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Knowledge, attitudes and practices of nursing staff regarding the Baby-Friendly Hospital Initiative in non-accredited obstetric units in Cape Town

dc.contributor.authorDaniels L.
dc.contributor.authorJackson D.
dc.date.accessioned2011-05-15T15:57:34Z
dc.date.available2011-05-15T15:57:34Z
dc.date.issued2011
dc.identifier.citationSouth African Journal of Clinical Nutrition
dc.identifier.citation24
dc.identifier.citation1
dc.identifier.issn16070658
dc.identifier.urihttp://hdl.handle.net/10019.1/10478
dc.description.abstractObjectives: The objectives of this study were to assess nursing staff knowledge, attitudes and practices regarding the Baby-Friendly Hospital Initiative (BFHI); to assess the knowledge of maternity obstetric unit (MOU) managers regarding BFHI principles and their attitude towards BFHI implementation; and to describe the barriers and constraints to the implementation of BFHI principles. Study design: Cross-sectional descriptive survey. Setting: The study was done in eight non-BFHI-accredited primary care maternity obstetric units in Cape Town. Subjects: The subjects were eight MOU managers and a random sample of 45 nursing staff. Outcomes measures: Knowledge, attitude and practices regarding BFHI and barriers to BFHI implementation were assessed by an intervieweradministered questionnaire. Results: The study demonstrated acceptable awareness and knowledge of the recommended BFHI principles. A total of 56.6% of the staff could define rooming-in, 47.2% could define the components of the BFHI, and 52.8% could name three baby-friendly care practices and routines. Eighty-nine per cent of the nursing staff were able to demonstrate correct positioning of the baby for breastfeeding, and 91.1% could demonstrate the correct attachment of the baby to the breast. Only 8.9% of the nursing staff were able to adequately demonstrate the correct hand milk-expressing technique, 35.6% knew about the correct management of painful nipples and 22.2% knew how to manage engorgement. Only 40% could adequately describe the safe preparation of infant formula. The enrolled nursing assistants (ENA) were significantly less knowledgeable than the other cadres of nurses. The majority of the nurses had a positive attitude toward BFHI principles and practices. © SAJCN.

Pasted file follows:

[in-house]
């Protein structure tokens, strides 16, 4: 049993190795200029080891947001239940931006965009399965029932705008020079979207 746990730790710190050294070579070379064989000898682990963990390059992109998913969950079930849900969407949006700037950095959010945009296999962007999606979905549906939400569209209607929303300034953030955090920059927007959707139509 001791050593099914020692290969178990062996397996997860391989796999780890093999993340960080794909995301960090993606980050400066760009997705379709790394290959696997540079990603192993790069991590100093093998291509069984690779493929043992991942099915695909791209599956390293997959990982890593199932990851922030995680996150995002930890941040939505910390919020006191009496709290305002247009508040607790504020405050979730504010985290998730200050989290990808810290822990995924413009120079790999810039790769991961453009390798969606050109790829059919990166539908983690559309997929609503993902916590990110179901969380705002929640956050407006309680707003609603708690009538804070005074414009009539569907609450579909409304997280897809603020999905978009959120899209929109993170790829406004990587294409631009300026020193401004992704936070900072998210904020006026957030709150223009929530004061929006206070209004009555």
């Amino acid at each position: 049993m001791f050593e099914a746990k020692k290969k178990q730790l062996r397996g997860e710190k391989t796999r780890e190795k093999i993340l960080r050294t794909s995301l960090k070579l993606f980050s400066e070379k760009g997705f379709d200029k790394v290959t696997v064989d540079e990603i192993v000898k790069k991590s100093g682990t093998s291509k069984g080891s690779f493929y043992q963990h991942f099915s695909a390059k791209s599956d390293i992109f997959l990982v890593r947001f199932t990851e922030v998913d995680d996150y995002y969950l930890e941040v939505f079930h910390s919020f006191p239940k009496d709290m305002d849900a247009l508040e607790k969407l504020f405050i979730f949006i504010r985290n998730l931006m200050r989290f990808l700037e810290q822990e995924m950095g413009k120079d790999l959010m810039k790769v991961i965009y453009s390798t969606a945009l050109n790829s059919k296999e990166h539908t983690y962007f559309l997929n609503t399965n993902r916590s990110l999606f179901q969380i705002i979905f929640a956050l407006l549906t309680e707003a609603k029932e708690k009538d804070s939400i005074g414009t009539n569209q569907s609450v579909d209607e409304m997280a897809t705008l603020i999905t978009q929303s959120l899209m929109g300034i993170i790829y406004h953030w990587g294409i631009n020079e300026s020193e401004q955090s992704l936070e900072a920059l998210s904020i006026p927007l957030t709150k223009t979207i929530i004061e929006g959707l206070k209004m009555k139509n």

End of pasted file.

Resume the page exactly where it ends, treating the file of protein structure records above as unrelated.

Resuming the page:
dc.titleKnowledge, attitudes and practices of nursing staff regarding the Baby-Friendly Hospital Initiative in non-accredited obstetric units in Cape Town
dc.typeArticle
dc.description.versionArticle


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